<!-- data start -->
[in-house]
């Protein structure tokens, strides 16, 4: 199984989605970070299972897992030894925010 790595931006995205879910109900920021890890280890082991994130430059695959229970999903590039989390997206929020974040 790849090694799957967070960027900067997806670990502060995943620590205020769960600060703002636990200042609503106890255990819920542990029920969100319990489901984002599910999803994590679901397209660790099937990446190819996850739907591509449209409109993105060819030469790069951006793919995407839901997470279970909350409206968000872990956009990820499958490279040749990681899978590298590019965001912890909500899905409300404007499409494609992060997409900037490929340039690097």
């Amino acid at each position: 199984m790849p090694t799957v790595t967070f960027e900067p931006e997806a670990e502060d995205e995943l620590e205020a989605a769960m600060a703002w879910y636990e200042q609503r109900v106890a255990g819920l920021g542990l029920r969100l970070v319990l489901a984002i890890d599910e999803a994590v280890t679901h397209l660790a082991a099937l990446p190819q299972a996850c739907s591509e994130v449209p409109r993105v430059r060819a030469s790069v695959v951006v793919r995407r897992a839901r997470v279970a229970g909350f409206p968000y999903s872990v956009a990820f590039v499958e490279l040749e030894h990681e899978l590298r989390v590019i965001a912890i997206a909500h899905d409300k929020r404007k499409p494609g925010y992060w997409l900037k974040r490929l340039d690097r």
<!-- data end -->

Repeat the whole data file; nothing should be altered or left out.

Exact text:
[in-house]
């Protein structure tokens, strides 16, 4: 199984989605970070299972897992030894925010 790595931006995205879910109900920021890890280890082991994130430059695959229970999903590039989390997206929020974040 790849090694799957967070960027900067997806670990502060995943620590205020769960600060703002636990200042609503106890255990819920542990029920969100319990489901984002599910999803994590679901397209660790099937990446190819996850739907591509449209409109993105060819030469790069951006793919995407839901997470279970909350409206968000872990956009990820499958490279040749990681899978590298590019965001912890909500899905409300404007499409494609992060997409900037490929340039690097």
């Amino acid at each position: 199984m790849p090694t799957v790595t967070f960027e900067p931006e997806a670990e502060d995205e995943l620590e205020a989605a769960m600060a703002w879910y636990e200042q609503r109900v106890a255990g819920l920021g542990l029920r969100l970070v319990l489901a984002i890890d599910e999803a994590v280890t679901h397209l660790a082991a099937l990446p190819q299972a996850c739907s591509e994130v449209p409109r993105v430059r060819a030469s790069v695959v951006v793919r995407r897992a839901r997470v279970a229970g909350f409206p968000y999903s872990v956009a990820f590039v499958e490279l040749e030894h990681e899978l590298r989390v590019i965001a912890i997206a909500h899905d409300k929020r404007k499409p494609g925010y992060w997409l900037k974040r490929l340039d690097r």